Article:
Drawn by the Brush: Oil Sketches by Peter Paul Rubens
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History and Politics: Glory to the Hero
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Peter Paul Rubens
The Emperor Julius Caesar, ca. 1626
Oil on panel, 33 x 26.6 cm
Stephen Mazoh, New York

Catalog Entry by Marjorie E. Wieseman

The imperial ruler is seen at bust length, turned three-quarters to the right. He wears a cuirass beneath a red cloak pinned at the shoulder; his close-cropped hair is encircled by a laurel wreath. This is one of a series of at least six, and possibly twelve, bust-length portraits of Roman emperors painted by Rubens in about 1626. Other extant portraits from the series include Vitellius (present location unknown), Vespasian (private collection), Nero (present location unknown), Otho (Scunthorpe Museum and Art Gallery, Scunthorpe), and Galba (present location unknown). The oval format and uniform dimensions of these sketches correspond to a series of six busts of Roman emperors said to be by Rubens (per cat. 1790) or in his manner (per sale cat. 1821) that were in the collection of Thomas Loridon de Ghellinck in Ghent by the end of the eighteenth century. The Loridon catalogues describe portraits of Julius Caesar and Vespasian but also of Augustus, Tiberius, Vitellius, and Titus. The discrepancy between the list of subjects mentioned in the Loridon catalogues and those now known suggests either that some of the six portraits may have been misidentified or that some of the paintings from the Loridon collection have since been lost (and others resurfaced), and that Rubens's series originally included the twelve works customary for historical portraits on this theme. The lives of the first twelve Roman emperors, known as the "Twelve Caesars"—Julius Caesar (ruled 45-44 b.c.), Augustus (31 b.c.-a.d. 14), Tiberius (14-37), Gaius (Caligula, 37-41), Claudius (41-54), Nero (54-68), Galba (68-69), Otho (69), Vitellius (69), Vespasian (69-79), Titus (79-81), and Domitianus (81-96)—were memorably chronicled in a firsthand historical account by Gaius Suetonius Tranquillus. Filled with gossip and lively anecdotes, Suetonius's text was probably the most widely read series of biographies from the Roman world.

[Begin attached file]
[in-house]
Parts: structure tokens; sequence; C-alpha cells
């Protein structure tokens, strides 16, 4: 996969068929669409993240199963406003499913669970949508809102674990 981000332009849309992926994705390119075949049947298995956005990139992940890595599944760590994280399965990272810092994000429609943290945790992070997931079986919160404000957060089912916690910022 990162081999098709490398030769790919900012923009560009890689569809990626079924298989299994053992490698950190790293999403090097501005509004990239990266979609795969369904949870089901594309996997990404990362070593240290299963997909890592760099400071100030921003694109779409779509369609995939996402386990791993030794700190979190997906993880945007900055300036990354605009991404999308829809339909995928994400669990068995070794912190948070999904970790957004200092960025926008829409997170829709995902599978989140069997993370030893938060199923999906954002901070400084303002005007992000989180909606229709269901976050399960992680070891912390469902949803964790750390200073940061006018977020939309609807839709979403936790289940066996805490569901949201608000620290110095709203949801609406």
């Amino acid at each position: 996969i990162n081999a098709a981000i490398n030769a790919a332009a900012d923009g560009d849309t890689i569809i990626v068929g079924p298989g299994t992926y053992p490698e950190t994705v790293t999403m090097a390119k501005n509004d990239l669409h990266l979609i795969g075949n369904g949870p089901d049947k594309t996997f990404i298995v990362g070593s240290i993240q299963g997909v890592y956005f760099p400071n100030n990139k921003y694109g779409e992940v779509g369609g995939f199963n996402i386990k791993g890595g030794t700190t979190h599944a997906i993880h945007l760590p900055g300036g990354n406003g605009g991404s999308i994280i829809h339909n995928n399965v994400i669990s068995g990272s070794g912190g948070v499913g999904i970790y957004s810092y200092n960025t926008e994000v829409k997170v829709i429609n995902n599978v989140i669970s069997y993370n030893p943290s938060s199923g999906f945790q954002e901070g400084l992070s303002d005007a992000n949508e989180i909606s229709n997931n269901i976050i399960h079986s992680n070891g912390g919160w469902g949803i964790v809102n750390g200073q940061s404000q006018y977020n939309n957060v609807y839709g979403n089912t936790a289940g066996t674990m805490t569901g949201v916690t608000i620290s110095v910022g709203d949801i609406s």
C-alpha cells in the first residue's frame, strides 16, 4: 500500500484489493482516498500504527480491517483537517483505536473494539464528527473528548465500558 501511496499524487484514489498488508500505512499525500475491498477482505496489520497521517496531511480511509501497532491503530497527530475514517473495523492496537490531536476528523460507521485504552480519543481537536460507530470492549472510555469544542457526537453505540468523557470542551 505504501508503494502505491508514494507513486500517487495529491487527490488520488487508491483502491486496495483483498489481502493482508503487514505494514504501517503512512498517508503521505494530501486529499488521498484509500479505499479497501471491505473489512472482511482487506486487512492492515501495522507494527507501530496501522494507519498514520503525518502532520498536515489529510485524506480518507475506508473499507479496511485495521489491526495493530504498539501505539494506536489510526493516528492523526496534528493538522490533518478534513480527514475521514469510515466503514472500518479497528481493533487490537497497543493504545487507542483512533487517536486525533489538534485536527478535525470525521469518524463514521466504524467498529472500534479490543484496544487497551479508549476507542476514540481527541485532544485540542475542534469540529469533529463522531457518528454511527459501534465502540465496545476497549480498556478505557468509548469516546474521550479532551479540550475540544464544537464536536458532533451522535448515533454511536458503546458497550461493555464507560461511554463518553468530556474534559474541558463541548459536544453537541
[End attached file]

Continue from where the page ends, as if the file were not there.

Portraits of the Twelve Caesars in all media were popular among princely collectors in the sixteenth and seventeenth centuries, creating for them a fictional ancestry and invoking genealogical and ideological connections with past imperial power. One of the most interesting series of painted Roman imperial portraits was that probably commissioned by the Dutch stadholder Maurits of Orange or his stepbrother and successor Frederik Hendrik, between about 1615 and 1625 (on the series, see Helmut Börsch-Supan, Jagdschloss Grunewald, Verwaltung der Staatlichen Schlösser und Gärten [Berlin, 1981], pp. 48-52). A dozen leading painters from the Northern and Southern Netherlands—including Rubens, Abraham Janssens, Hendrick Goltzius, Gerard van Honthorst, and Dirck van Baburen-each contributed a bust-length likeness of an emperor. Rubens's bust of Julius Caesar, painted in 1619 and possibly later reworked by the artist, is certainly the most animated of the series; characteristically, although he modeled the likeness on an antique portrait bust in his own collection, there is not a trace of stone in this lively and intelligent visage. The same imperial bust served as the model for the likeness of Julius Caesar in one of Rubens's last archaeological projects, the series of Twelve Famous Greek and Roman Men designed by Rubens and engraved by various printmakers, and finally brought to fruition in 1638 (van der Meulen 1994, vol. 1, pp. 142-52, vol. 2, pp. 115ff., nos. 108-19). While probably based on the same sculptural model, the likeness of Julius Caesar in the present sketch is less rugged and stern in aspect. Rather than fixing a piercing gaze on the viewer, he gazes off to the right, creating a more contempletive mood.

The exact purpose of the Julius Caesar and the other small sketches from the series is not known. Michael Jaffé (1971, p. 300) commented that they "were probably not intended in the procedural sense to be sketches" and proposed that they may have been created for an antiquarian colleague of Rubens, possibly as a result of his having met in Paris in the mid-1620s several eminent antiquaries—Girolamo Aleandro, Giovanni Doni, and Cassiano del Pozzo-then traveling in the entourage of Cardinal Francesco Barberini.

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